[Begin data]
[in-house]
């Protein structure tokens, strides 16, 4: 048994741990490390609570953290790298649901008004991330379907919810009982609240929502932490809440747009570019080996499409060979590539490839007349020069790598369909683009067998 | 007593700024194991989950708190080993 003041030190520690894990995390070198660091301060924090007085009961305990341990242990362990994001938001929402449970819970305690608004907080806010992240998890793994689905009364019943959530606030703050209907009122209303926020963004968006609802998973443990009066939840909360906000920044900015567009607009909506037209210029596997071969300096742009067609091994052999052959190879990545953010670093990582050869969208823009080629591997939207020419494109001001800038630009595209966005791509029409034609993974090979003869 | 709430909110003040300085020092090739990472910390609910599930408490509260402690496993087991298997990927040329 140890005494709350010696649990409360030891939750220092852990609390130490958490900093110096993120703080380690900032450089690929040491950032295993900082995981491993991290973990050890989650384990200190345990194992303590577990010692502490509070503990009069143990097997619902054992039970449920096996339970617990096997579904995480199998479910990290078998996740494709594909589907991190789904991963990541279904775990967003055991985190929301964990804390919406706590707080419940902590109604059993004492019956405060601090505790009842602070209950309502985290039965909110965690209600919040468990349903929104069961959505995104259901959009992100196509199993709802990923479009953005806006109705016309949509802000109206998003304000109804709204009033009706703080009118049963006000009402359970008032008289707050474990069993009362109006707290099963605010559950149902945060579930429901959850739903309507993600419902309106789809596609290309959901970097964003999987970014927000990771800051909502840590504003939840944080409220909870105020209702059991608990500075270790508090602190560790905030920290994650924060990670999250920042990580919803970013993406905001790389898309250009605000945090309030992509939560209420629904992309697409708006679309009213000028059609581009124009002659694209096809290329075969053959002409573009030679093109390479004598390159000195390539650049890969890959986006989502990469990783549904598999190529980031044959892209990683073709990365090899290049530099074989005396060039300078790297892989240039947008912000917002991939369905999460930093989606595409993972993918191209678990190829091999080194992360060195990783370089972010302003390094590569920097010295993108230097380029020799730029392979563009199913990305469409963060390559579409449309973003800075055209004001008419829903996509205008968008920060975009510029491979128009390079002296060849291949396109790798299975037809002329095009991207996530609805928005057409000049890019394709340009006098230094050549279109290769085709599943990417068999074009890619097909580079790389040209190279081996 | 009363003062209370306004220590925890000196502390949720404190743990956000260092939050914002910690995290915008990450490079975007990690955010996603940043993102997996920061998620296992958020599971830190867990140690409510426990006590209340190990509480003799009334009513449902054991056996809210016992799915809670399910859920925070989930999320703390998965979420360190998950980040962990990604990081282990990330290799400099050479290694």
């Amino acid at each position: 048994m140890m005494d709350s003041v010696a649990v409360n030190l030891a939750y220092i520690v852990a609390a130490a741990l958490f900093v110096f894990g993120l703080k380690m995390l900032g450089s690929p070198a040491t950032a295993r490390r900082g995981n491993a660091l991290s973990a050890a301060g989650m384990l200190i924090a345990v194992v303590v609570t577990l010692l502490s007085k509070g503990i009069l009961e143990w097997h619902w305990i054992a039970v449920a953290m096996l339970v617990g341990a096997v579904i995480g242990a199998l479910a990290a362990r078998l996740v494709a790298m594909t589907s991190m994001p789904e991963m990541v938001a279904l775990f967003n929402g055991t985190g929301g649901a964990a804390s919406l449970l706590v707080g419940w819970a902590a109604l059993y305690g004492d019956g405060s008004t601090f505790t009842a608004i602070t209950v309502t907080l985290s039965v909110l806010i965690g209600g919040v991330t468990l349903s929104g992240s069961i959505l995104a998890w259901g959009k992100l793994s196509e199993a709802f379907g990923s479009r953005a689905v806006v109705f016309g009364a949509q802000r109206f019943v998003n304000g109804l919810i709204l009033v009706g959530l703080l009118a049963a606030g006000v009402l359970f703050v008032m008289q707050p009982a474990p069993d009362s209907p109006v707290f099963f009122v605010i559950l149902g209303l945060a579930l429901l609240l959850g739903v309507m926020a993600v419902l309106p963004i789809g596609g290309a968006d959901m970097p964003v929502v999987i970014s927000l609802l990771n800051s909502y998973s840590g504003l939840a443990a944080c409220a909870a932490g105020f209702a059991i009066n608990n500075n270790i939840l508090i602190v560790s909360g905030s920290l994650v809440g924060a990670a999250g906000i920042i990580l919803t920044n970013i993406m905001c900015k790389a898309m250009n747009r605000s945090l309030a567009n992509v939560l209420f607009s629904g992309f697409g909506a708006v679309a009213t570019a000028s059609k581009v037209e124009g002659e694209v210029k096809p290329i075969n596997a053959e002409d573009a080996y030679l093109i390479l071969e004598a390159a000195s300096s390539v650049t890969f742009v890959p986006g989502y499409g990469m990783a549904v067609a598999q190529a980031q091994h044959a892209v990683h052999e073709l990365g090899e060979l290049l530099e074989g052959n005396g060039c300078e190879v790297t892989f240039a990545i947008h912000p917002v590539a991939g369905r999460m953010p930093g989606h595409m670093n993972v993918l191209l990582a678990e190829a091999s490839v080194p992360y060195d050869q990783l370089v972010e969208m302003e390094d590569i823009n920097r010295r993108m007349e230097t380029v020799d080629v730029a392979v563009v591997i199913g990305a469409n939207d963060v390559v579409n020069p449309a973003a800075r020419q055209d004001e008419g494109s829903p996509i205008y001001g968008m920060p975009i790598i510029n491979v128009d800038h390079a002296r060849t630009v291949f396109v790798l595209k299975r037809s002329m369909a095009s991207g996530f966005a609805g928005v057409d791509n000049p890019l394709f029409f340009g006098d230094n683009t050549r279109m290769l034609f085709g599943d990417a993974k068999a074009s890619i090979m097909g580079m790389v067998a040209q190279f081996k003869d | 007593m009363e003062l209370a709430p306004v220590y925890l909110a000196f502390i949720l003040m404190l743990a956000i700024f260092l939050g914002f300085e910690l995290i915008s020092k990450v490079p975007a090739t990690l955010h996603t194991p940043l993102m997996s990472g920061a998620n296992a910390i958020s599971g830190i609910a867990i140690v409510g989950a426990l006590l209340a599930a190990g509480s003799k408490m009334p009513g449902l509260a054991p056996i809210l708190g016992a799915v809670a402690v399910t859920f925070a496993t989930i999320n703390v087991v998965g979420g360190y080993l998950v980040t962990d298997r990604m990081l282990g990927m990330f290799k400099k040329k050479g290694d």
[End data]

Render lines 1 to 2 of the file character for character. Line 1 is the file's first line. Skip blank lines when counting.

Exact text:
[in-house]
């Protein structure tokens, strides 16, 4: 048994741990490390609570953290790298649901008004991330379907919810009982609240929502932490809440747009570019080996499409060979590539490839007349020069790598369909683009067998 | 007593700024194991989950708190080993 003041030190520690894990995390070198660091301060924090007085009961305990341990242990362990994001938001929402449970819970305690608004907080806010992240998890793994689905009364019943959530606030703050209907009122209303926020963004968006609802998973443990009066939840909360906000920044900015567009607009909506037209210029596997071969300096742009067609091994052999052959190879990545953010670093990582050869969208823009080629591997939207020419494109001001800038630009595209966005791509029409034609993974090979003869 | 709430909110003040300085020092090739990472910390609910599930408490509260402690496993087991298997990927040329 140890005494709350010696649990409360030891939750220092852990609390130490958490900093110096993120703080380690900032450089690929040491950032295993900082995981491993991290973990050890989650384990200190345990194992303590577990010692502490509070503990009069143990097997619902054992039970449920096996339970617990096997579904995480199998479910990290078998996740494709594909589907991190789904991963990541279904775990967003055991985190929301964990804390919406706590707080419940902590109604059993004492019956405060601090505790009842602070209950309502985290039965909110965690209600919040468990349903929104069961959505995104259901959009992100196509199993709802990923479009953005806006109705016309949509802000109206998003304000109804709204009033009706703080009118049963006000009402359970008032008289707050474990069993009362109006707290099963605010559950149902945060579930429901959850739903309507993600419902309106789809596609290309959901970097964003999987970014927000990771800051909502840590504003939840944080409220909870105020209702059991608990500075270790508090602190560790905030920290994650924060990670999250920042990580919803970013993406905001790389898309250009605000945090309030992509939560209420629904992309697409708006679309009213000028059609581009124009002659694209096809290329075969053959002409573009030679093109390479004598390159000195390539650049890969890959986006989502990469990783549904598999190529980031044959892209990683073709990365090899290049530099074989005396060039300078790297892989240039947008912000917002991939369905999460930093989606595409993972993918191209678990190829091999080194992360060195990783370089972010302003390094590569920097010295993108230097380029020799730029392979563009199913990305469409963060390559579409449309973003800075055209004001008419829903996509205008968008920060975009510029491979128009390079002296060849291949396109790798299975037809002329095009991207996530609805928005057409000049890019394709340009006098230094050549279109290769085709599943990417068999074009890619097909580079790389040209190279081996 | 009363003062209370306004220590925890000196502390949720404190743990956000260092939050914002910690995290915008990450490079975007990690955010996603940043993102997996920061998620296992958020599971830190867990140690409510426990006590209340190990509480003799009334009513449902054991056996809210016992799915809670399910859920925070989930999320703390998965979420360190998950980040962990990604990081282990990330290799400099050479290694």